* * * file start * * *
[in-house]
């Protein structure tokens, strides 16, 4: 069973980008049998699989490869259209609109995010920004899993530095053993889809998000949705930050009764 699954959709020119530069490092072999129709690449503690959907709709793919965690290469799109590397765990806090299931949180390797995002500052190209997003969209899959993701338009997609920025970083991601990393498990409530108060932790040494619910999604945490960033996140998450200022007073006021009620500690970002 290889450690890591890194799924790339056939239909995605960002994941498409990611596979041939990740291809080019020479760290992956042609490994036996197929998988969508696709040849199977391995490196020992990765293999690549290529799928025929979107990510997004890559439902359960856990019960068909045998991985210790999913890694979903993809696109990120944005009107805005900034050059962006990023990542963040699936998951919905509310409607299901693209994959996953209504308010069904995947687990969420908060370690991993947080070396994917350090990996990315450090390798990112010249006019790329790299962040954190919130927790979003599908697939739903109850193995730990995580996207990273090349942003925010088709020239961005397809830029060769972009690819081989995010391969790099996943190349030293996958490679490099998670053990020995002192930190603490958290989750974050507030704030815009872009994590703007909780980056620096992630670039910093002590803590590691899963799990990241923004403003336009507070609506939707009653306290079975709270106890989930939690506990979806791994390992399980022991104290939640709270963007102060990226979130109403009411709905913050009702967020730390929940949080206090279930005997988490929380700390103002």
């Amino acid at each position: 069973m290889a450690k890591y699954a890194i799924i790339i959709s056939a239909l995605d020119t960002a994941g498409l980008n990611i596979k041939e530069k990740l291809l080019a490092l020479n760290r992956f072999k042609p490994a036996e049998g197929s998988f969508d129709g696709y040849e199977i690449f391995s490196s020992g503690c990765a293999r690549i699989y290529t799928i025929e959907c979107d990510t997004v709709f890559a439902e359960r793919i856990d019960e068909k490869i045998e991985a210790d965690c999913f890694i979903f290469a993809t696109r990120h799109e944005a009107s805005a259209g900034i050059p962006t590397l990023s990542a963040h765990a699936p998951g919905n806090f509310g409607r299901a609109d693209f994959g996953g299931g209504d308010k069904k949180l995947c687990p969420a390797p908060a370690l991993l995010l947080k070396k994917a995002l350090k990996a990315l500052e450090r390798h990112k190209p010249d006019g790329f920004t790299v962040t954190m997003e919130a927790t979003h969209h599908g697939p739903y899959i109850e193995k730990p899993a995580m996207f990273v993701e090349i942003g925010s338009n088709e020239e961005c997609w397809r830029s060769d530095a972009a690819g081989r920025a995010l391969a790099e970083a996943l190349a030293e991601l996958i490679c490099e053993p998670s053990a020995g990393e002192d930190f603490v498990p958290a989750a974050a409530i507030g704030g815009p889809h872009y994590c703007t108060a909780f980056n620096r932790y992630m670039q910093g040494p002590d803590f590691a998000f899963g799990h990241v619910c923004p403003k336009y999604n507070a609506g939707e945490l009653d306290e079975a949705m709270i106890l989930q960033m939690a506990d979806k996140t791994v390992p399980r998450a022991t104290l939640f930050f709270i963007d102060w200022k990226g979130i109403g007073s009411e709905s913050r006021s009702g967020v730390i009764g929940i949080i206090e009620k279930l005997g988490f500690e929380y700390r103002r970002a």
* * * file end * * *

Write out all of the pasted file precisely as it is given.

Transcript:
[in-house]
């Protein structure tokens, strides 16, 4: 069973980008049998699989490869259209609109995010920004899993530095053993889809998000949705930050009764 699954959709020119530069490092072999129709690449503690959907709709793919965690290469799109590397765990806090299931949180390797995002500052190209997003969209899959993701338009997609920025970083991601990393498990409530108060932790040494619910999604945490960033996140998450200022007073006021009620500690970002 290889450690890591890194799924790339056939239909995605960002994941498409990611596979041939990740291809080019020479760290992956042609490994036996197929998988969508696709040849199977391995490196020992990765293999690549290529799928025929979107990510997004890559439902359960856990019960068909045998991985210790999913890694979903993809696109990120944005009107805005900034050059962006990023990542963040699936998951919905509310409607299901693209994959996953209504308010069904995947687990969420908060370690991993947080070396994917350090990996990315450090390798990112010249006019790329790299962040954190919130927790979003599908697939739903109850193995730990995580996207990273090349942003925010088709020239961005397809830029060769972009690819081989995010391969790099996943190349030293996958490679490099998670053990020995002192930190603490958290989750974050507030704030815009872009994590703007909780980056620096992630670039910093002590803590590691899963799990990241923004403003336009507070609506939707009653306290079975709270106890989930939690506990979806791994390992399980022991104290939640709270963007102060990226979130109403009411709905913050009702967020730390929940949080206090279930005997988490929380700390103002």
């Amino acid at each position: 069973m290889a450690k890591y699954a890194i799924i790339i959709s056939a239909l995605d020119t960002a994941g498409l980008n990611i596979k041939e530069k990740l291809l080019a490092l020479n760290r992956f072999k042609p490994a036996e049998g197929s998988f969508d129709g696709y040849e199977i690449f391995s490196s020992g503690c990765a293999r690549i699989y290529t799928i025929e959907c979107d990510t997004v709709f890559a439902e359960r793919i856990d019960e068909k490869i045998e991985a210790d965690c999913f890694i979903f290469a993809t696109r990120h799109e944005a009107s805005a259209g900034i050059p962006t590397l990023s990542a963040h765990a699936p998951g919905n806090f509310g409607r299901a609109d693209f994959g996953g299931g209504d308010k069904k949180l995947c687990p969420a390797p908060a370690l991993l995010l947080k070396k994917a995002l350090k990996a990315l500052e450090r390798h990112k190209p010249d006019g790329f920004t790299v962040t954190m997003e919130a927790t979003h969209h599908g697939p739903y899959i109850e193995k730990p899993a995580m996207f990273v993701e090349i942003g925010s338009n088709e020239e961005c997609w397809r830029s060769d530095a972009a690819g081989r920025a995010l391969a790099e970083a996943l190349a030293e991601l996958i490679c490099e053993p998670s053990a020995g990393e002192d930190f603490v498990p958290a989750a974050a409530i507030g704030g815009p889809h872009y994590c703007t108060a909780f980056n620096r932790y992630m670039q910093g040494p002590d803590f590691a998000f899963g799990h990241v619910c923004p403003k336009y999604n507070a609506g939707e945490l009653d306290e079975a949705m709270i106890l989930q960033m939690a506990d979806k996140t791994v390992p399980r998450a022991t104290l939640f930050f709270i963007d102060w200022k990226g979130i109403g007073s009411e709905s913050r006021s009702g967020v730390i009764g929940i949080i206090e009620k279930l005997g988490f500690e929380y700390r103002r970002a």